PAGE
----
Amid a dire poaching crisis, wild Asian elephants in Myanmar received swift and essential aid from thousands of WWF supporters committed to protecting this iconic species. More than 3,000 people donated $263,211 in less than four weeks to fund an emergency action plan to train rangers and get boots on the ground to fight wildlife crime.
Singye Wangmo exudes a natural passion for wildlife. One of the few female forestry officers working on the ground in Bhutan, she spends her days protecting the tigers of Royal Manas National Park from poachers.
WILDLABS.NET, a new conservation technology network, brings together conservationists, technologists, engineers, data scientists, entrepreneurs and change makers in a central, open space to share information, ideas, tools and resources.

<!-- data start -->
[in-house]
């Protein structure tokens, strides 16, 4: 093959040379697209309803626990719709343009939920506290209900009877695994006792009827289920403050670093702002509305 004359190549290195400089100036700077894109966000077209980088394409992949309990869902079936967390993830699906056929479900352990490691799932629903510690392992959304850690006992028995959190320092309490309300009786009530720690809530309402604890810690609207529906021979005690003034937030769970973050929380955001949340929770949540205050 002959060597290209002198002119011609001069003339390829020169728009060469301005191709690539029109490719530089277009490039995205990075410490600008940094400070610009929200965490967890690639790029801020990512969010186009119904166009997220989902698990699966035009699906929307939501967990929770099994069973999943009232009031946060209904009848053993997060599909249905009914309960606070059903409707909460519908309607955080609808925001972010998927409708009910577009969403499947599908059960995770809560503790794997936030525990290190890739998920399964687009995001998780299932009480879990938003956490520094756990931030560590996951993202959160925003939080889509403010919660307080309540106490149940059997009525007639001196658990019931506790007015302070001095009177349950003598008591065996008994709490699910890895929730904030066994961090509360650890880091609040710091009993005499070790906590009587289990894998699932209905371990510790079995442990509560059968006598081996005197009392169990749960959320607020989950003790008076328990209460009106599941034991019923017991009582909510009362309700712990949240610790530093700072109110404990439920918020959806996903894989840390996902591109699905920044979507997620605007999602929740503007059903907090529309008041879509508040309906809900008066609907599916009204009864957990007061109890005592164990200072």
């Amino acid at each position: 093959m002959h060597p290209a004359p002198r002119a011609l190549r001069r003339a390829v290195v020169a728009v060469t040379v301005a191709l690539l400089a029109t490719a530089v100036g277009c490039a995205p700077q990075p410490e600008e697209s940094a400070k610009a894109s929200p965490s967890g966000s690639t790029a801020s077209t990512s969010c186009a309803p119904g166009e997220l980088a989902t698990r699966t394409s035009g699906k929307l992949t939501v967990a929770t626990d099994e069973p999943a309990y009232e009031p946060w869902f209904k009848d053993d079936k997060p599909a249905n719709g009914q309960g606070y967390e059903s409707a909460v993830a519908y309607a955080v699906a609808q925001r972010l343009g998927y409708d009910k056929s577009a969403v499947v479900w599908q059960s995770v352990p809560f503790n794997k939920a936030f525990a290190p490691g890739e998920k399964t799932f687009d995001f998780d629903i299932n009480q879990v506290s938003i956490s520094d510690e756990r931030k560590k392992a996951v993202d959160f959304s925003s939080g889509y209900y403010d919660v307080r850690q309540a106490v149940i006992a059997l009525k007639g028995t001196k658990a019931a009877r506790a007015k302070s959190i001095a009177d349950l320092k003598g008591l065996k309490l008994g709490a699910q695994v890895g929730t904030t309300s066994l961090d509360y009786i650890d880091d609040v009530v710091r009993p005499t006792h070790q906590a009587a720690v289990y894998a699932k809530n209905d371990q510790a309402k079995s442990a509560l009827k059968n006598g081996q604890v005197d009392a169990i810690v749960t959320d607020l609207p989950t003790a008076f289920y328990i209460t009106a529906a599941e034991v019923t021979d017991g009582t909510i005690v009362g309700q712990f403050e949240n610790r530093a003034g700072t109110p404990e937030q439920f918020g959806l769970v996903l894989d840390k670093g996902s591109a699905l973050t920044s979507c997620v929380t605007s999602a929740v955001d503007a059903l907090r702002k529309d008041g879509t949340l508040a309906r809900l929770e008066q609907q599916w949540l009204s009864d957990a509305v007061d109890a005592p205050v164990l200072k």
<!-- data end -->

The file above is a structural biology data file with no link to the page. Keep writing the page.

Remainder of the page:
Current rules protect some tigers and not others, and remaining legal loopholes leave captive tigers vulnerable to wildlife traffickers and the international trade in tiger parts – the same trade that is the primary threat to wild tigers.
Over four and a half years, the Google.org-funded Wildlife Crime Technology Project (WCTP) provided WWF a platform to innovate and test a number of innovative technologies, many of which have the potential to change the course of the global fight against wildlife crime.